The shock after the train disaster in India is great. Even if the government has recently invested a lot in the railways, a debate about railway safety in the most populous country in the world is now coming up again.
At least 280 people have died in India in one of the worst train accidents in recent decades. Hundreds were injured, Odisha state authorities said. The death toll could still rise. According to the authorities, three trains were involved in the accident, which occurred in a rural area in the Balasore district, a good 200 kilometers southwest of Kolkata, on Friday around 7 p.m. local time.
TV pictures the day after show the extent of the rescue work, which initially took place at night. Train wagons lie all over the place on and next to the rails. Dozens of helpers in civilian clothes and rescue workers in orange protective suits are trying desperately to rescue the injured from the heavy rubble.
Blood donations – the solidarity is great
The local people tell of cruel experiences. “Bodies everywhere, many missing body parts, people stuck in the wagons screaming for help,” a survivor told The Hindu newspaper. “I saw people with mutilated body parts and disfigured faces. It will haunt me for the rest of my life.”
According to local media reports, a passenger train is said to have derailed first, and another passenger train is said to have crashed into its broken-down wagons. A freight train is said to have been involved. How exactly all this happened was not clear on Saturday either.
Railway Minister Ashwini Vaishnaw told ANI news agency he had ordered an investigation into the cause of the disaster.
The solidarity after the accident is great. Many people donated blood for the injured in hospitals on the night of the accident. “I hope this saves some lives,” a donor told ANI news agency. Odisha’s chief administrator, Pradeep Kumar Jena, said he had received many inquiries from people interested in donating blood.
Condolences from all over the world
Prime Minister Narendra Modi visited the scene of the accident on Saturday and injured people in a hospital. There he said, according to local media such as the “Hindustan Times”: “Those responsible will be severely punished.” Accordingly, instructions were given to consider “every angle” during the investigation. Shortly after the accident, his office had announced compensation for the relatives of the dead of 200,000 rupees (about 2,300 euros) each, as is usual in India with infrastructure-related accidents. The injured are said to receive around 50,000 rupees.
Politicians and heads of state expressed their condolences around the world, including the President of Ukraine, Volodymyr Zelenskyy, which was hit by the Russian war of aggression. He tweeted to Modi and the victims’ families: “We share your pain of loss.”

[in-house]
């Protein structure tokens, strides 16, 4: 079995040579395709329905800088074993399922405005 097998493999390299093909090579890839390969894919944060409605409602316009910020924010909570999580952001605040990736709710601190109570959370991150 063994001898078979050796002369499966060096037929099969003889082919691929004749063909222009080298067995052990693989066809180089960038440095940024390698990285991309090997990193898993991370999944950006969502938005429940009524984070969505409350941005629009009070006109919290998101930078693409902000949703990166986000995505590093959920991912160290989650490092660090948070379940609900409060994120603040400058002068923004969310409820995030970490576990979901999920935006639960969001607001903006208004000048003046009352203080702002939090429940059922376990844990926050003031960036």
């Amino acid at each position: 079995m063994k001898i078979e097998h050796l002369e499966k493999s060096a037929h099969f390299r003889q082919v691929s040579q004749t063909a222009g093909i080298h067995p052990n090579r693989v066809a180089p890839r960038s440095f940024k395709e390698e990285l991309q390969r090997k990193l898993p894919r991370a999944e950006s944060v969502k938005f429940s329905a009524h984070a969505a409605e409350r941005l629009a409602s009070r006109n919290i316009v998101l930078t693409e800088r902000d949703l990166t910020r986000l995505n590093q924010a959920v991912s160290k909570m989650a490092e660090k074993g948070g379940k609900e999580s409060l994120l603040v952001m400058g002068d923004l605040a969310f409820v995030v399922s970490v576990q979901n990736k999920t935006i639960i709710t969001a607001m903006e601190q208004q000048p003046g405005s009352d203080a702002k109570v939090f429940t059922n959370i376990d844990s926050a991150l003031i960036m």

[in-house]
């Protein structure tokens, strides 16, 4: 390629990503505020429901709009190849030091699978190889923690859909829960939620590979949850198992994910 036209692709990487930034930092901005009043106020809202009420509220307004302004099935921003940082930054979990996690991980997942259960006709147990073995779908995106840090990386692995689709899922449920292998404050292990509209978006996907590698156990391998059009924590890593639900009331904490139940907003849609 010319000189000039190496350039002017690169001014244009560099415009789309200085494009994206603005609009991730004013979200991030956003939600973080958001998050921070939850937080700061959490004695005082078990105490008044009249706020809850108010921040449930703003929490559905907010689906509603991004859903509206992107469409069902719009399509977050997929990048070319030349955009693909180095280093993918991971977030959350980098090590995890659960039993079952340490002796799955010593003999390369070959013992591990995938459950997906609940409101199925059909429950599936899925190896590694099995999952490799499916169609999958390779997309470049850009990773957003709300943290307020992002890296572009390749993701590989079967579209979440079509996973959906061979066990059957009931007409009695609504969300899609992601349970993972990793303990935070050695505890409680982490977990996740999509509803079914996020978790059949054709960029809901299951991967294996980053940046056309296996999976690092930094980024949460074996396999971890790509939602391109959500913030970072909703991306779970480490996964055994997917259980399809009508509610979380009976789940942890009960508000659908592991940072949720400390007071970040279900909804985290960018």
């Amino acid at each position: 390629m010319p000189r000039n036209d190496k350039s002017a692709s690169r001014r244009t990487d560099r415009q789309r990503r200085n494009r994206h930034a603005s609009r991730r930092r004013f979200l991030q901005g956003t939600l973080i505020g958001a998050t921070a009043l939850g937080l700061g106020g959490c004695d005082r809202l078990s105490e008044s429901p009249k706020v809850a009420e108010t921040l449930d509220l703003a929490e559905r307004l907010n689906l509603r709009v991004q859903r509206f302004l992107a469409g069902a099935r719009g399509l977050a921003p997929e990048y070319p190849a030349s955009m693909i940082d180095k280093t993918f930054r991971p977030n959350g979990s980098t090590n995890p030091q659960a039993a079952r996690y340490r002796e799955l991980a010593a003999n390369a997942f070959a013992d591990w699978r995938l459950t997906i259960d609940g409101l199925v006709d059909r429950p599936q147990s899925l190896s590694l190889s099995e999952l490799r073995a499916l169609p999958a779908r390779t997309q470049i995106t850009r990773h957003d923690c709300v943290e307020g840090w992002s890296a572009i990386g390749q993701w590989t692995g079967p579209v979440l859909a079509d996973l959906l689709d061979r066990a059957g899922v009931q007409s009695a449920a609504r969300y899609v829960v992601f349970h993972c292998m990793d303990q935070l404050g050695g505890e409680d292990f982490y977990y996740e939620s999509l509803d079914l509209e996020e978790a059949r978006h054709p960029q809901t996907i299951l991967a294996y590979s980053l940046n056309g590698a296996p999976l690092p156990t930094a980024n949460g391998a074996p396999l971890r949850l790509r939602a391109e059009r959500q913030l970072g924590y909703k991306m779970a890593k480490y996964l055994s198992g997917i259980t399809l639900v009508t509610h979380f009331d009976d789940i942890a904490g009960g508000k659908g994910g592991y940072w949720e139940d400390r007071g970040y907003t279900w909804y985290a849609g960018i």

In a telegram released by the Kremlin, Russian President Vladimir Putin wrote: “We share the grief of those who lost loved ones in this catastrophe and hope that all those injured will soon recover.”
Pope Francis assured “his spiritual closeness to all those affected by this tragedy”. His thoughts are with the grieving relatives and the injured. He asked for the “divine gifts of courage and bravery” for the rescue workers.
Chancellor Olaf Scholz wrote on Twitter: “The train accident in India with hundreds of dead and injured shocks me deeply. My thoughts are with the victims, the injured and their families. Germany stands by India at this difficult time.” Federal President Frank-Walter Steinmeier also expressed his condolences. EU Commission President Ursula von der Leyen tweeted to Modi: “Europe mourns with you”.
British Prime Minister Rishi Sunak, whose family is of Indian origin, tweeted that his thoughts and prayers are with Modi and everyone affected. “My deepest sympathies to the families and friends of those who died, and heartfelt support and admiration for the survivors and those who work tirelessly to help.”
Abandoned rail network
In India itself, the accident has sparked a discussion about the safety of the railway – after the country has invested heavily in the railway after serious accidents in the past and the situation seems to have improved recently.
The most populous country with around 1.4 billion people has a large, historically grown railway network. With many old trains and track systems in need of overhaul, accidents are common. But such high numbers of victims have become rarer.
Among the worst train accidents in recent decades, killing over 100 people, were several in India, including the Kanpur 2016, Valigonda 2005, Rafiganj 2002, Gaisal 1999 and Khanna 1998 accidents. In Pakistan, in July 2005, 137 people died when three long-distance trains collided in Sarhad , in Japan in April 2005 in the Amagasaki 107 train accident, because the engine driver had not kept to the prescribed 70 kilometers per hour in a curve.
One of the worst accidents in rail traffic is the accident in Eschede in Lower Saxony, which killed 101 people – there, exactly 25 years ago, on June 3, 1998, several ICE carriages crashed into a road bridge at a speed of 200 km/h after a wheel tire broke.
The Seenigama disaster in Sri Lanka is considered the greatest rail disaster in history, where on December 26, 2004 the tsunami wave hit a full express train and killed around 1,800 people.